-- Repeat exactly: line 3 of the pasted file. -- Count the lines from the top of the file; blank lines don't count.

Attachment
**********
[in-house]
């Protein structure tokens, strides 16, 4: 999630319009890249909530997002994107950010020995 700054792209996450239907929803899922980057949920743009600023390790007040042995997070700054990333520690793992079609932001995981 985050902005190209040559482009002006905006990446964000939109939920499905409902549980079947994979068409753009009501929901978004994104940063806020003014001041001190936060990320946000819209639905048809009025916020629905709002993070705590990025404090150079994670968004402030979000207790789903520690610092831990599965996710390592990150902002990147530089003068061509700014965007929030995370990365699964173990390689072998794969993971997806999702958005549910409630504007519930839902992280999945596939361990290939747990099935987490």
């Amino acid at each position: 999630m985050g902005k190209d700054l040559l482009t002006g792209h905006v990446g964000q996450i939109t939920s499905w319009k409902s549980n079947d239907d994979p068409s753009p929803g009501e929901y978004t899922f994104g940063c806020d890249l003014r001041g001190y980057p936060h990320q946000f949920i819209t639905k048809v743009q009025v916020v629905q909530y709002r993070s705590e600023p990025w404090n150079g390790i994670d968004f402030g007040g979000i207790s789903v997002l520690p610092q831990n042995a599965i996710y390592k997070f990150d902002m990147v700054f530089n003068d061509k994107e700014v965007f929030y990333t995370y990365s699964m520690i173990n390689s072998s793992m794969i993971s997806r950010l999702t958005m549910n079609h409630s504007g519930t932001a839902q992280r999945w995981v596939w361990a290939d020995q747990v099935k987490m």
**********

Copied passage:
């Amino acid at each position: 999630m985050g902005k190209d700054l040559l482009t002006g792209h905006v990446g964000q996450i939109t939920s499905w319009k409902s549980n079947d239907d994979p068409s753009p929803g009501e929901y978004t899922f994104g940063c806020d890249l003014r001041g001190y980057p936060h990320q946000f949920i819209t639905k048809v743009q009025v916020v629905q909530y709002r993070s705590e600023p990025w404090n150079g390790i994670d968004f402030g007040g979000i207790s789903v997002l520690p610092q831990n042995a599965i996710y390592k997070f990150d902002m990147v700054f530089n003068d061509k994107e700014v965007f929030y990333t995370y990365s699964m520690i173990n390689s072998s793992m794969i993971s997806r950010l999702t958005m549910n079609h409630s504007g519930t932001a839902q992280r999945w995981v596939w361990a290939d020995q747990v099935k987490m």